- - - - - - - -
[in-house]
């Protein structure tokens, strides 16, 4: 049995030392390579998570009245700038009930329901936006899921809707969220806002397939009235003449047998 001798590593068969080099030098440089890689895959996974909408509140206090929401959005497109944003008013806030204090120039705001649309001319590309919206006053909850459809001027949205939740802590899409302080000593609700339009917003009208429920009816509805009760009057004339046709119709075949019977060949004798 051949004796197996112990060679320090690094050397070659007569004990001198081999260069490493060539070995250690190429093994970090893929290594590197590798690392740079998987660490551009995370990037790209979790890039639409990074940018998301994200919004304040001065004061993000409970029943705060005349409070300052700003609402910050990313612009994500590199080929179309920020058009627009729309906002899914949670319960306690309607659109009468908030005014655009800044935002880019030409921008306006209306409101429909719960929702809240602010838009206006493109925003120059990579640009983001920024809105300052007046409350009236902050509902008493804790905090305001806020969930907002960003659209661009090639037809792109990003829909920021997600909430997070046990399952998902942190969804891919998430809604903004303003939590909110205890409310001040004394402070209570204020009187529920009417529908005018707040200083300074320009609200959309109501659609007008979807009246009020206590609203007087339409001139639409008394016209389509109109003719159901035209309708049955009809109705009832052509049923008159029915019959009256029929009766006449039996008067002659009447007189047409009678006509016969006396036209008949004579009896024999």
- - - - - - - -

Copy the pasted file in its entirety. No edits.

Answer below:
[in-house]
């Protein structure tokens, strides 16, 4: 049995030392390579998570009245700038009930329901936006899921809707969220806002397939009235003449047998 001798590593068969080099030098440089890689895959996974909408509140206090929401959005497109944003008013806030204090120039705001649309001319590309919206006053909850459809001027949205939740802590899409302080000593609700339009917003009208429920009816509805009760009057004339046709119709075949019977060949004798 051949004796197996112990060679320090690094050397070659007569004990001198081999260069490493060539070995250690190429093994970090893929290594590197590798690392740079998987660490551009995370990037790209979790890039639409990074940018998301994200919004304040001065004061993000409970029943705060005349409070300052700003609402910050990313612009994500590199080929179309920020058009627009729309906002899914949670319960306690309607659109009468908030005014655009800044935002880019030409921008306006209306409101429909719960929702809240602010838009206006493109925003120059990579640009983001920024809105300052007046409350009236902050509902008493804790905090305001806020969930907002960003659209661009090639037809792109990003829909920021997600909430997070046990399952998902942190969804891919998430809604903004303003939590909110205890409310001040004394402070209570204020009187529920009417529908005018707040200083300074320009609200959309109501659609007008979807009246009020206590609203007087339409001139639409008394016209389509109109003719159901035209309708049955009809109705009832052509049923008159029915019959009256029929009766006449039996008067002659009447007189047409009678006509016969006396036209008949004579009896024999």